Most of us have heard, either from our dads, grandfathers. or great grandfathers about how they or their ancestors had to quit school at an early age to work and help support the family. Life at the turn of the 20th Century was not easy. With the great depression, and poverty everywhere, and no real child labor laws, and the Industrial Revolution in full swing, the kids had little choice but to go out and help their families put food on the table. At that time in history, there were no real child labor laws in place, and there was a need that had to be filled. Whole families were in danger of starvation. The family had to get some money soon. Exceptions were made.
Because of the circumstances of the times, and the need to eat, the nation’s children went to work. They worked in coal mines, factories, agriculture, and every other menial job they could get. So many of these jobs would have detrimental affects on the health of the workers. It was not unusual to find whole families or father-son pairs who were hired together. Unfortunately, children were not given jobs that suited their status as young, impressionable people who aren’t able to really care for themselves, much less do a skilled job. The child laborers were often given the jobs adults physically couldn’t accomplish. That sounds strange to us, but it meant crawling into tiny places the adults could not fit through. As an example, in factories, children were sent into the tiny, cramped interiors of the machines. Their task was to fix mechanisms that the adults simply couldn’t reach. This was dangerous work, and even with doing things the adults couldn’t, children received lower pay than the adults who depended on them.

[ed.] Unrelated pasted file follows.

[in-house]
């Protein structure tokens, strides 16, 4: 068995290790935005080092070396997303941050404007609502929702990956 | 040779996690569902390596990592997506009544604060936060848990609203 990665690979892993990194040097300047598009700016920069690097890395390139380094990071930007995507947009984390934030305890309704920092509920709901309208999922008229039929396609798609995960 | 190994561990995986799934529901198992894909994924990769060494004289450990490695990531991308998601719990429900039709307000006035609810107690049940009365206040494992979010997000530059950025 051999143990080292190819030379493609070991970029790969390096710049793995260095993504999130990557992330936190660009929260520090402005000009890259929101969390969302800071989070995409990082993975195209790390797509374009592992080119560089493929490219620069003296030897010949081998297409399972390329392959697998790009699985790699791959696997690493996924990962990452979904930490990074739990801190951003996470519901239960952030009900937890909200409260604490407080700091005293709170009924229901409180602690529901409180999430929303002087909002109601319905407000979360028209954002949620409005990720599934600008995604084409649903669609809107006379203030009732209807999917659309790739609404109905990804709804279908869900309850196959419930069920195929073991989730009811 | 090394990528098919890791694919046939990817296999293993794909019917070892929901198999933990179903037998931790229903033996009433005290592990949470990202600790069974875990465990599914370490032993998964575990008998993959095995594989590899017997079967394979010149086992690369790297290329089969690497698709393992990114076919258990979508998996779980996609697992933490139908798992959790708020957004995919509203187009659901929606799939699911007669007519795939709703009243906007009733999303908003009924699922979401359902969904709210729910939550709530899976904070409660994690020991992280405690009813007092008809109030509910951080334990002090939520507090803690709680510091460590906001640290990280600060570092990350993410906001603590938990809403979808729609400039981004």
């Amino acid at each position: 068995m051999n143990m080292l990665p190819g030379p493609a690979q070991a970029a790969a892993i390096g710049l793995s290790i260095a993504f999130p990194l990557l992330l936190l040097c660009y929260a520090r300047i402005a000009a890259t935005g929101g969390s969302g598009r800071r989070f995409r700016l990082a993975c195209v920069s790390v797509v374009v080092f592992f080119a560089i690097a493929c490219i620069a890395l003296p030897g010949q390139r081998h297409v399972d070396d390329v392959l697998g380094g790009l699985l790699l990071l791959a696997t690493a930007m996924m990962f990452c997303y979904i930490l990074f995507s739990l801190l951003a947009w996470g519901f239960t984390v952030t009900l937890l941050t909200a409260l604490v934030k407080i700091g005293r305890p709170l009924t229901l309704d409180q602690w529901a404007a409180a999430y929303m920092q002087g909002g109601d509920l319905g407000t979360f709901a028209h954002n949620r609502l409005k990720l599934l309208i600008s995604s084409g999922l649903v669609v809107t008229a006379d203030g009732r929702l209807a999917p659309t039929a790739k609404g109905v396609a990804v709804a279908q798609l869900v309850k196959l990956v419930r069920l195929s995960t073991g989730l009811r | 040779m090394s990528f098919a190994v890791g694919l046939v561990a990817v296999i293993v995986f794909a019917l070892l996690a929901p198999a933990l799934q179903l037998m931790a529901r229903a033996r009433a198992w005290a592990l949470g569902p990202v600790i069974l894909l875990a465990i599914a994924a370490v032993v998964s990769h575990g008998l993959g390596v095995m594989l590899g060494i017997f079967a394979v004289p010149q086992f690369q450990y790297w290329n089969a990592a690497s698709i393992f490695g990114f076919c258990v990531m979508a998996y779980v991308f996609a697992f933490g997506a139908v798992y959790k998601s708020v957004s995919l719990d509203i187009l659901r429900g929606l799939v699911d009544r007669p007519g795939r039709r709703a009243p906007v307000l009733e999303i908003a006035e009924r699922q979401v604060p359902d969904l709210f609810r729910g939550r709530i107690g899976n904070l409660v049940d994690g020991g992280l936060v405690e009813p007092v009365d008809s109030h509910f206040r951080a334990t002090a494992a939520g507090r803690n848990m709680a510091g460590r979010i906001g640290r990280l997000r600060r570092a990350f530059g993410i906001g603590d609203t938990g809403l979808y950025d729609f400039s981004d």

The small stature of the children ensured that they often had the most dangerous jobs available in the coal mines too. As greasers, the children were constantly in danger of being crushed by carts loaded down with coal, as they ran up and down the tram tracks, a heavy bucket of grease on each arm, making sure the tram axels were appropriately greased at all times. Nippers (also called trappers) were children who had the dangerous responsibility of opening and closing the shaft doors as coal cars came hurtling down the sloped tracks. Boys who fell asleep in the total stillness and darkness…sometimes a mile beneath the surface…would be crushed if they failed to lift the door.
Eventually, activists began to take issue with the treatment of children in positions like these. One photographer…Lewis Hine made it his personal mission to document the situation of children in the coal fields of Appalachia. Because of his persistence, we have a cache of images documenting this era of American child labor. These and many other images led the US government to pass the Keating-Owens Child Labor Act of 1916. The act created a minimum age of 16 for mine workers, as well as instating the eight-hour workday. Then, shockingly, this act was deemed unconstitutional. The child labor issues continued until the 1930s, when the New Deal brought permanent reform for child laborers.